Ron Dennis has faced the press to clear up speculation over Fernando Alonso's crash and condition during pre-season testing, insisting his lengthy hospital was as the result of particular caution being paid to his head injury following a brief loss of consciousness

Alonso was airlifted to hospital after striking the inside wall when he crashed on the final day of testing at the Circuit de Catalunya, with the team later stating he had suffered a concussion but was otherwise uninjured.

Proceeding to spend three nights in hospital before being discharged yesterday [Wednesday], the length of his time there had raised speculation about his true condition, but while Dennis went on to say that Alonso didn't suffer a concussion at all, he did confirm he briefly lost consciousness in the accident.

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With this in mind, doctors opted to be particularly cautious with Alonso, with Dennis stating the length of the stay was partly justified by the current focus on head injuries in sport and the fact there is ultimately no rush to his recovery.

"Fernando's period in hospital was determined by the doctors, not by us. We were completely supportive. There has become a great deal of focus on head injuries. Head injuries have occurred in different sports over the last few months, some that have been almost freakish with significant consequences in skiing, ice hockey, rugby in England.

"The medical field is becoming more focused on cumulative injury and what can happen if you don't create the right period of rest. The level of focus of Fernando - because it's Fernando and it's Spain - was extreme. We completely supported everything that the doctors wanted to do.

"He had an accident here, everybody knows that. He was, as is always the case with a potential head injury, he was sedated here. He went to the hospital and was sedated, that's a completely normal process. He had a completely clear CT scan and then a completely clear MRI and at no stage during the inspection process at the hospital was their any indication of any damage to his brain."

Dennis went on to confirm that Alonso did in fact lose consciousness during the impact, though stressed it was for only a time. With this in mind, Dennis says the team respects doctors' caution.

"If you then ask the question why was he in hospital for three days, it's because there was a period of unconsciousness, it was relatively short. The G figures of the accident were significantly less in his helmet than they were in the car. Significantly less is less than half of the accelerometers in his ears. The head restraint is primarily designed for forward and aft movement and this movement [moves head from side to side] is what occurred.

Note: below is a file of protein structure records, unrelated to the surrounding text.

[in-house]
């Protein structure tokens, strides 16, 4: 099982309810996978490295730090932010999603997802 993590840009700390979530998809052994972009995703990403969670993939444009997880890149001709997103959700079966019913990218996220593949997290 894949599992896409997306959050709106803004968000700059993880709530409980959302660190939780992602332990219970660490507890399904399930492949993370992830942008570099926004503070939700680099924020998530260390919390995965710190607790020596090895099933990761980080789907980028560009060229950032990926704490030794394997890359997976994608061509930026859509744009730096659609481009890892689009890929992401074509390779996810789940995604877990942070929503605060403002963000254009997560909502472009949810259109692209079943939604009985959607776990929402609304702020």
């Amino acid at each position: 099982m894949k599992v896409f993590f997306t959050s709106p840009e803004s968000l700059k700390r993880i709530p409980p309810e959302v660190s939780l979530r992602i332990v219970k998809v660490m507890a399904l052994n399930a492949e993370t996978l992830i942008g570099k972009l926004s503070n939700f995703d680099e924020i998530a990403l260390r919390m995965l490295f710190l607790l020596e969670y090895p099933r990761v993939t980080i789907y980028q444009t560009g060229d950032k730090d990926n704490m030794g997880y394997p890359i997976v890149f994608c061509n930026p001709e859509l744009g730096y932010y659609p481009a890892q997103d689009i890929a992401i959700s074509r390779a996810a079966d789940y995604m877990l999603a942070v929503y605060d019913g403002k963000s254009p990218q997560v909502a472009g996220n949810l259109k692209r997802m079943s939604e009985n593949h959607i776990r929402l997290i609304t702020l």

"There are reports of some inability for recall - that's again normal when you are shaken like this. He's completely lucid, talking, wants to drive, wants to cope, wants to go testing, all the rest of it. The doctor said if we really want to be sure and we want to give him the best chance of going to Australia and there not being any conditions is to rest him. We're not going to go against the wishes of a doctor and it's as simple as that."

Dennis also said the team has not spoken to Alonso about the accident as yet, insisting they want to give him time to recovery.

"We haven't had that conversation with him yet," he said when asked what Alonso had said. "He is pushing very hard to get into the car and saying I want to test, but the doctors are saying don't test. So the parents said they will take him home instead

"There is a time and a place.. We need to wait for the appropriate time, but all he wants to do is race and test. It is much better to put his recovery first and analysis second. It won't change anything so it will be better once he has thought it through. He is certainly not saying the car broke or anything."

"He is not even concussed. The technical definition of a concussion you can see in a scan. The possibility is that the change of direction happened so fast that it was like a sort of whiplash of the brain. It didn't actually touch anything, it didn't bruise, didn't bleed... it is a medical situation. I am not trying to conceal anything. It is not appropriate for me to talk about it. He is physically perfect, with no damage whatsoever."

Jenson Button and Kevin Magnussen will share testing duties in the car at the Circuit de Catalunya this week.